lists.openwall.net   lists  /  announce  owl-users  owl-dev  john-users  john-dev  passwdqc-users  yescrypt  popa3d-users  /  oss-security  kernel-hardening  musl  sabotage  tlsify  passwords  /  crypt-dev  xvendor  /  Bugtraq  Full-Disclosure  linux-kernel  linux-netdev  linux-ext4  PHC 
Open Source and information security mailing list archives
 
Hash Suite: Windows password security audit tool. GUI, reports in PDF.
[<prev] [next>] [<thread-prev] [thread-next>] [day] [month] [year] [list]
Date:   Thu, 10 Oct 2019 18:49:38 +0200
From:   Jakub Sitnicki <jakub@...udflare.com>
To:     Stanislav Fomichev <sdf@...ichev.me>
Cc:     bpf@...r.kernel.org, netdev@...r.kernel.org,
        kernel-team@...udflare.com, Stanislav Fomichev <sdf@...gle.com>
Subject: Re: [PATH bpf-next 2/2] selftests/bpf: Check that flow dissector can be re-attached

On Thu, Oct 10, 2019 at 06:31 PM CEST, Stanislav Fomichev wrote:
> On 10/10, Jakub Sitnicki wrote:
>> On Wed, Oct 09, 2019 at 06:33 PM CEST, Stanislav Fomichev wrote:
>> > On 10/09, Jakub Sitnicki wrote:

[...]

>> >> +/* Not used here. For CHECK macro sake only. */
>> >> +static int duration;
>> > nit: you can use CHECK_FAIL macro instead which doesn't require this.
>> >
>> > if (CHECK_FAIL(expr)) {
>> > 	printf("something bad has happened\n");
>> > 	return/goto;
>> > }
>> >
>> > It may be more verbose than doing CHECK() with its embedded error
>> > message, so I leave it up to you to decide on whether you want to switch
>> > to CHECK_FAIL or stick to CHECK.
>> >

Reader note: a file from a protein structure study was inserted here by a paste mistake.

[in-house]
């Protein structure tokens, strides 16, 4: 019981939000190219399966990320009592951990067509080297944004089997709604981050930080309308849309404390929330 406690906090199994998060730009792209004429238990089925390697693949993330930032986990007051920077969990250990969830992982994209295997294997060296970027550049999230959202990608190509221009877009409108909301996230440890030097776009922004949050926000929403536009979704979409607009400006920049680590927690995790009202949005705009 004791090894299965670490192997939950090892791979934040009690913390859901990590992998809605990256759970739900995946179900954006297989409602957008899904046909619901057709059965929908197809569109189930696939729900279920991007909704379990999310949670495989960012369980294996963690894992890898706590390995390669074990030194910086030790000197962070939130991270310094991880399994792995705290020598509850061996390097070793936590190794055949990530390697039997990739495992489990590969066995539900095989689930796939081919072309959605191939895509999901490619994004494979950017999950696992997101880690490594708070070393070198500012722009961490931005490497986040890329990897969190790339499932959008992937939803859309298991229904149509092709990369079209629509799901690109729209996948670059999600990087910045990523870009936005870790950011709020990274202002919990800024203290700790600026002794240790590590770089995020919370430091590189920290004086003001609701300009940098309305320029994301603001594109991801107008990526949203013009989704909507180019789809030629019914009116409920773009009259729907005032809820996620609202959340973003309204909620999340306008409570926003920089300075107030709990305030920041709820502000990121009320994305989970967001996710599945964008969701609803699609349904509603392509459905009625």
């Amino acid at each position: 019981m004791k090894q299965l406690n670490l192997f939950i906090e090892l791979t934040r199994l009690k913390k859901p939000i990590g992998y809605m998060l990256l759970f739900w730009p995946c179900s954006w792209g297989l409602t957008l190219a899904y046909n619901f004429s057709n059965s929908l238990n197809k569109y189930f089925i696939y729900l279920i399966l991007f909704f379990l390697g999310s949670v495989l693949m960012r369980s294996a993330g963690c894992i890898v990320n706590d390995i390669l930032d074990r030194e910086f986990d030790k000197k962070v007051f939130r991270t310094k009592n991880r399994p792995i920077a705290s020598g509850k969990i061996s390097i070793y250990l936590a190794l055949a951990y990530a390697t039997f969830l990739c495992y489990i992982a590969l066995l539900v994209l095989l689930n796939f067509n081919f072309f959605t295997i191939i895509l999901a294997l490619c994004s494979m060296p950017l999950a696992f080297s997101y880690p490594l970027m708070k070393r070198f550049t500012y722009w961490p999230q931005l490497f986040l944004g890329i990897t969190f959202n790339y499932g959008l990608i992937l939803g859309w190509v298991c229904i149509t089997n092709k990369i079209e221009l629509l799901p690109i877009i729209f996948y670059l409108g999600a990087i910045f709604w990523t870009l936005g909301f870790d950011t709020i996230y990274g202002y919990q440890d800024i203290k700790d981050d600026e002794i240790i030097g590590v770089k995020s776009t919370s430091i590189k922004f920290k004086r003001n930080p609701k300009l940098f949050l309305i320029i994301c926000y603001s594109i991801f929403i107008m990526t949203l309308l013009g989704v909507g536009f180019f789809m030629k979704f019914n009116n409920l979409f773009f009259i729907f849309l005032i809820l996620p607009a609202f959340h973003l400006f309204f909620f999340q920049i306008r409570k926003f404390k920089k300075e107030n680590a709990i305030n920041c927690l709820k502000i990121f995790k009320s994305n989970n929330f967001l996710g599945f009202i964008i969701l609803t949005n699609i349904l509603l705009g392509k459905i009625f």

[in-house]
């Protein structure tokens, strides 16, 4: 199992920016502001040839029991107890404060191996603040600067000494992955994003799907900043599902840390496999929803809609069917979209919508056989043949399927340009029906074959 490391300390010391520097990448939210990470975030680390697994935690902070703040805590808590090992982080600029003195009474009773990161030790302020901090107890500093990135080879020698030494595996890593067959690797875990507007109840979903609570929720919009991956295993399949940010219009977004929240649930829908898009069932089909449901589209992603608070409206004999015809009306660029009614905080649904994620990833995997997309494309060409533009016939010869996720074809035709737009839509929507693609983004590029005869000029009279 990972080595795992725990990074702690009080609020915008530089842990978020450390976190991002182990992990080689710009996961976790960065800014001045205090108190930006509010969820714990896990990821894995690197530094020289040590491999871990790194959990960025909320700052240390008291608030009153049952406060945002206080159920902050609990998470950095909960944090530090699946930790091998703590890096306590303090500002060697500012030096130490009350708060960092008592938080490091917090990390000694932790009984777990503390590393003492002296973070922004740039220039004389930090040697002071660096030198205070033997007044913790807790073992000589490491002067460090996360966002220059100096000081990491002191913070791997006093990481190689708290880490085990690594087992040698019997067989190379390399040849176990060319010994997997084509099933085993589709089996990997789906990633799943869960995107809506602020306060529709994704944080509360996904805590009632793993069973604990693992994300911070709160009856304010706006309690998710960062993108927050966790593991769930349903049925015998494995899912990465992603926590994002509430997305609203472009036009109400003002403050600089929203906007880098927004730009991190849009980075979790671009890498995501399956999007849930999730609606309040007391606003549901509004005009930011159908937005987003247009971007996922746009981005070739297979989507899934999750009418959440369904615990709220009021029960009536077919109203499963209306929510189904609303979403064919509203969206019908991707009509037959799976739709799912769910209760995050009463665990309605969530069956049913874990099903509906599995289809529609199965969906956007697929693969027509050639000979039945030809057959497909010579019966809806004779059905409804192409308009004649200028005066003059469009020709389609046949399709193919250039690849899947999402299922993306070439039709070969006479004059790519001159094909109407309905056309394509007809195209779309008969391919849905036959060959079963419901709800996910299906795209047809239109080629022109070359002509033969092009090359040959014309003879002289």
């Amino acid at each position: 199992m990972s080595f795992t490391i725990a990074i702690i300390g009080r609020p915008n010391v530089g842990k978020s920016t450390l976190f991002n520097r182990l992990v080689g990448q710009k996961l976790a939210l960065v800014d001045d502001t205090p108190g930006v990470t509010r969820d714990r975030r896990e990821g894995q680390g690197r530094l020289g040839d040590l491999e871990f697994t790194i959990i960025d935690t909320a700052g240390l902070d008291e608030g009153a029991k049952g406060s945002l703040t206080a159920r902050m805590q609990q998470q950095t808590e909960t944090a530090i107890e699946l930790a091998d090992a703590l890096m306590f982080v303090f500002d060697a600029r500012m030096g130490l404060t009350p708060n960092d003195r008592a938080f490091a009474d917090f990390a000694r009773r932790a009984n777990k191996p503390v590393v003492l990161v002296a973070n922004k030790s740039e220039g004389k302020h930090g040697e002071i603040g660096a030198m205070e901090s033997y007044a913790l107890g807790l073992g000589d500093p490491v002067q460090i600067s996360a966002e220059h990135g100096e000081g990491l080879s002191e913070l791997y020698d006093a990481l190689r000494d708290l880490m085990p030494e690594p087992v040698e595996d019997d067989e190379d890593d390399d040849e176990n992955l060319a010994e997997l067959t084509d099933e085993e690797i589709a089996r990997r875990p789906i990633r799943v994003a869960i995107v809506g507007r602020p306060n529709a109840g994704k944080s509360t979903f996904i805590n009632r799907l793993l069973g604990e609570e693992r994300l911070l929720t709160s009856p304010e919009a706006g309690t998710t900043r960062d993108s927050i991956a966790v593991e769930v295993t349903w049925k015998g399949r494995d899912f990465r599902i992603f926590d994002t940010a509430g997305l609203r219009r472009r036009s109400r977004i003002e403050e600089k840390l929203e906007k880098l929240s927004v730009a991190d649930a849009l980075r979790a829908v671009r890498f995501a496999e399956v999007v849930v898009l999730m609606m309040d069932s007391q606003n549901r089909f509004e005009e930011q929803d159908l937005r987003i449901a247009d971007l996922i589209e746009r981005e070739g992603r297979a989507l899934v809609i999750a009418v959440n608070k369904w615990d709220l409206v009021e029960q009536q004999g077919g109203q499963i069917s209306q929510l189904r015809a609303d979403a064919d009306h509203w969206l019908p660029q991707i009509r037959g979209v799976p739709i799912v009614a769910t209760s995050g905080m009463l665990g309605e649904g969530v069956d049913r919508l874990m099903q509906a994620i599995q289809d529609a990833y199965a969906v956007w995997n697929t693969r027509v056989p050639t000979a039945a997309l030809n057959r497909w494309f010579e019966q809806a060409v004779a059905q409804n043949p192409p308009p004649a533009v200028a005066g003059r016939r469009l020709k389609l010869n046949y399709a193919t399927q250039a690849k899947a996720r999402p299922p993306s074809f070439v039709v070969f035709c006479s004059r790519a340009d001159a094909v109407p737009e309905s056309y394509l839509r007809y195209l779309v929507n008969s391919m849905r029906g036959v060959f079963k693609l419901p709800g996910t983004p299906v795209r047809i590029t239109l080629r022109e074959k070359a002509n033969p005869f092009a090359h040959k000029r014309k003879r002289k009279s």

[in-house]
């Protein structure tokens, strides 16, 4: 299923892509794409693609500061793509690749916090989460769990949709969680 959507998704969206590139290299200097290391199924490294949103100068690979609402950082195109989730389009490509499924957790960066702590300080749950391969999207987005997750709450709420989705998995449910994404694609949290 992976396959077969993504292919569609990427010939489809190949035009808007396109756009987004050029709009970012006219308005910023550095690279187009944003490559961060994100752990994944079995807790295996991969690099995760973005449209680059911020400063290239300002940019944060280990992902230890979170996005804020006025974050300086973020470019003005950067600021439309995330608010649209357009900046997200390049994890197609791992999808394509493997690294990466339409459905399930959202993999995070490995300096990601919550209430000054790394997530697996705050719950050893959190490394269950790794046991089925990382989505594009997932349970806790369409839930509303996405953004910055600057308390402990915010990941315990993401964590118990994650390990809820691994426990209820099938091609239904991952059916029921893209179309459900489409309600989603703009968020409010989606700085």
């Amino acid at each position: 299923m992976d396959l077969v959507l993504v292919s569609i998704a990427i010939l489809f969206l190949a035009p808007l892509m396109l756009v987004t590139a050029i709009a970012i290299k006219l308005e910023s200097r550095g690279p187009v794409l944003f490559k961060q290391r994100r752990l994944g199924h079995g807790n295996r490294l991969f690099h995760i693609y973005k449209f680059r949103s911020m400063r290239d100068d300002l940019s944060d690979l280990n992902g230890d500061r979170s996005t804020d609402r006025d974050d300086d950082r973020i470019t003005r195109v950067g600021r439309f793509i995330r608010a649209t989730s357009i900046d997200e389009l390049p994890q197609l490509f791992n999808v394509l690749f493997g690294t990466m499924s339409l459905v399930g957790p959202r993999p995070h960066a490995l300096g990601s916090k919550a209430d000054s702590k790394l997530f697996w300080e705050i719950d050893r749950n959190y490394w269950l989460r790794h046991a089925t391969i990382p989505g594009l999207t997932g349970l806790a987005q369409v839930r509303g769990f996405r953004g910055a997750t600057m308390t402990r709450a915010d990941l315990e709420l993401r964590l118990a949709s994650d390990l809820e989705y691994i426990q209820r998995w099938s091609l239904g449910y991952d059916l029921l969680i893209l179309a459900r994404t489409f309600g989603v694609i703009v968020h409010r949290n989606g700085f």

>>
>> I wouldn't mind switching to CHECK_FAIL. It reads better than CHECK with
>> error message stuck in the if expression. (There is a side-issue with
>> printf(). Will explain at the end [*].)
>>
>> Another thing to consider is that with CHECK the message indicating a
>> failure ("<test>:FAIL:<lineno>") and the actual explanation message are
>> on the same line. This makes the error log easier to reason.
>>
>> I'm torn here, and considering another alternative to address at least
>> the readability issue:
>>
>> if (fail_expr) {
>>         CHECK(1, "action", "explanation");
>>         return;
>> }
> Can we use perror for the error reporting?
>
> if (CHECK(fail_expr)) {
> 	perror("failed to do something"); // will print errno as well
> }
>
> This should give all the info needed to grep for this message and debug
> the problem.
>
> Alternatively, we can copy/move log_err() from the cgroup_helpers.h,
> and use it in test_progs; it prints file:line:errno <msg>.

CHECK_FAIL + perror() works for me. I've been experimenting with
extracting a new macro-helper (patch below) but perhaps it's an
overkill.

[...]

>> [*] The printf() issue.
>>
>> I've noticed that stdio hijacking that test_progs runner applies doesn't
>> quite work. printf() seems to skip the FILE stream buffer and write
>> whole lines directly to stdout. This results in reordered messages on
>> output.
>>
>> Here's a distilled reproducer for what test_progs does:
>>
>> int main(void)
>> {
>> 	FILE *stream;
>> 	char *buf;
>> 	size_t cnt;
>>
>> 	stream = stdout;
>> 	stdout = open_memstream(&buf, &cnt);
>> 	if (!stdout)
>> 		error(1, errno, "open_memstream");
>>
>> 	printf("foo");
>> 	printf("bar\n");